Defendants assert that the Court committed clear error by both relying on the cases that it did and holding as it did. Courts have generally not defined what constitutes "clear error" under Rule 59(e). See Oneida Indian Nation of N.Y. v. County of Oneida, 214 F.R.D. 83, 98 (N.D.N.Y. 2003) (citation omitted). What can be learned from the little case law that exists on the subject, however, is that clear error should conform to a "very exacting standard." Id. (quoting Hopwood v. Texas, 236 F.3d 256, 272 (5th Cir. 2000)). Thus, the court should have "'a clear conviction of error'" before finding that a final judgment was predicated on clear error. Id. (quotation omitted); see also Parts & Elec. Motors, Inc. v. Sterling Elec., Inc., 866 F.2d 228, 233 (7th Cir. 1988) (stating that final judgment must be "dead wrong" to constitute clear error).

Search-Incident-to-Arrest Ruling

As a threshold matter, Defendants have inaccurately characterized the Court's decision regarding the search-incident-to-arrest question. Defendants' arguments are therefore irrelevant to the Court's determination of this issue.*fn7

In its Memorandum-Decision and Order, the Court held that, "although Defendants seized Plaintiff within the meaning of the Fourth Amendment, they never formally arrested him or took him into custody." See Dkt. No. 102 at 10. As a result, Defendants did not have the search-incident-to-arrest exception available to them. Relying on Knowles v. Iowa, the Court reasoned that,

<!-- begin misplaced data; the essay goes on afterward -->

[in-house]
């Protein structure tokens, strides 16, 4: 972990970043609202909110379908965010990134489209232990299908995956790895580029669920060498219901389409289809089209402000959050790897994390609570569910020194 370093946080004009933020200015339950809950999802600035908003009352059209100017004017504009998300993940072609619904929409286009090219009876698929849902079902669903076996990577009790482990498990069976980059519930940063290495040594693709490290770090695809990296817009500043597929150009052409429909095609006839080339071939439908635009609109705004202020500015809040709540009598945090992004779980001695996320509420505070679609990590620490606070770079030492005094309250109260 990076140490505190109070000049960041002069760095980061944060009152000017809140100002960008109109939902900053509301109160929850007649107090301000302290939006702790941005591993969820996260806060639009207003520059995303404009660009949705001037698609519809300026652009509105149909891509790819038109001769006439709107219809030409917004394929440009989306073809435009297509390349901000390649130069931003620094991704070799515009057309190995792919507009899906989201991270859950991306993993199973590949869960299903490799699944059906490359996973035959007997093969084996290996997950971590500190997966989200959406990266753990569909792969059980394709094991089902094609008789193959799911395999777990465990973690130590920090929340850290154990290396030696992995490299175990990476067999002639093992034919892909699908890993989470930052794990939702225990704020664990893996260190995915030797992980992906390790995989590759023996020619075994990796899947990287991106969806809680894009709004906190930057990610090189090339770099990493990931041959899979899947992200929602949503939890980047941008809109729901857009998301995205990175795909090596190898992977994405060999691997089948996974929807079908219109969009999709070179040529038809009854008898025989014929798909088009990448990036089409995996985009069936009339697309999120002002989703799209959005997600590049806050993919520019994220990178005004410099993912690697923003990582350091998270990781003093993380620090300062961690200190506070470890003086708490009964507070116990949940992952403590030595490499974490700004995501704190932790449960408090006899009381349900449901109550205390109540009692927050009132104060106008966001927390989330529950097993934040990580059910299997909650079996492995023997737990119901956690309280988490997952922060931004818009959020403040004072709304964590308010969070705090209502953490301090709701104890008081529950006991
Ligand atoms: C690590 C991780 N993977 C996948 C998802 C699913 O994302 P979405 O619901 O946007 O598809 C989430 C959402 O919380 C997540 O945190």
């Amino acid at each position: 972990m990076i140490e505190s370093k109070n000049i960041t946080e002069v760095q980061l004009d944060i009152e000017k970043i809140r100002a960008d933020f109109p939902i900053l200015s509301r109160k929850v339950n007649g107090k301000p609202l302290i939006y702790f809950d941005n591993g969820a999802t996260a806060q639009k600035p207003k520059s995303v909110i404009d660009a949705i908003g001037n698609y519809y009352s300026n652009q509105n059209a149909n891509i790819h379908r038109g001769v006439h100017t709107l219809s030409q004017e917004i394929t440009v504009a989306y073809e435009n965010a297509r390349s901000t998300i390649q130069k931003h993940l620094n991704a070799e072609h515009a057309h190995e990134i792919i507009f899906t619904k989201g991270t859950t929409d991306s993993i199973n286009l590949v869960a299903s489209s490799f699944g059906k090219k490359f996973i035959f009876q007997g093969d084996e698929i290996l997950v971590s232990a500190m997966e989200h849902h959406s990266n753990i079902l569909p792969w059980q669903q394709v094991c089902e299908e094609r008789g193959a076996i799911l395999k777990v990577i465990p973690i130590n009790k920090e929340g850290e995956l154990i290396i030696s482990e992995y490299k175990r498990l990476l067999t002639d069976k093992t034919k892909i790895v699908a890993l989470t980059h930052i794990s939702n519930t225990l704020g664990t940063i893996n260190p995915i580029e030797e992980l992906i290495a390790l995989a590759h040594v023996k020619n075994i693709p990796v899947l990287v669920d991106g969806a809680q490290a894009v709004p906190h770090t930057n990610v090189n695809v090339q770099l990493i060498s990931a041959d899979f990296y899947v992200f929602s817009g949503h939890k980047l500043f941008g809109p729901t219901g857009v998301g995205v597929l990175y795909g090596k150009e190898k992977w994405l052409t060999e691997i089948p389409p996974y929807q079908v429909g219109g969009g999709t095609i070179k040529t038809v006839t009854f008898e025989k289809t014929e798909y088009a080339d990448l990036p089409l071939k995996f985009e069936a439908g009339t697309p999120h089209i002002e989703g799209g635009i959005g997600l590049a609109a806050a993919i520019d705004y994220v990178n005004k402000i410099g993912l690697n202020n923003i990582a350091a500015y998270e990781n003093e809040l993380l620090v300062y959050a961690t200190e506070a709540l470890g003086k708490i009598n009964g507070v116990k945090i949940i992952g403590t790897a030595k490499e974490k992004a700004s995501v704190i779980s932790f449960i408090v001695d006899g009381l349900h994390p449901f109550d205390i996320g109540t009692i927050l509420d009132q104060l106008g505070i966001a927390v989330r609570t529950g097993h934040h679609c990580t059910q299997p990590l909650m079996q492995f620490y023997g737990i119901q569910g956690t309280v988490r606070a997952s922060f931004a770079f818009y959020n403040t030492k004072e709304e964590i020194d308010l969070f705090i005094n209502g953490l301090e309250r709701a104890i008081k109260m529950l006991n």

[i]n Knowles, an Iowa police officer stopped the defendant for speeding and, although he could have arrested him, he issued a citation instead. After issuing the citation, and while the car was still stopped, the officer searched the vehicle and discovered marijuana and drug paraphernalia. At that point, the police officer arrested the defendant on state drug charges. The Iowa Supreme Court countenanced the officer's conduct, stating that he had conducted a "search incident to citation." The United States Supreme Court, however, disagreed, holding that, although the police officer could have arrested the defendant under Iowa law, the police officer's search of the defendant's car could not be justified as incident to an arrest because the police officer simply issued a citation. See id. at 116-17. The Court reasoned that a search without a formal custodial arrest did not comport with the rationale that permits the exception: "(1) the need to disarm the suspect in order to take him into custody, and (2) the need to preserve evidence for later use at trial." [footnote omitted] Id. at 116 (citations omitted).

As noted, there is no dispute that, although Defendants seized Plaintiff within the meaning of the Fourth Amendment, they never formally arrested him or took him into custody. [footnote omitted] As a result, the Court concludes that, under the rule established in Knowles, and previously in other cases, Defendants may not rely upon the search-incident-to-arrest exception to justify their strip search of Plaintiff. See Knowles, 525 U.S. at 116-17; see also Evans, 43 N.Y.2d at 165; Timberlake, 786 F. Supp. at 688-89.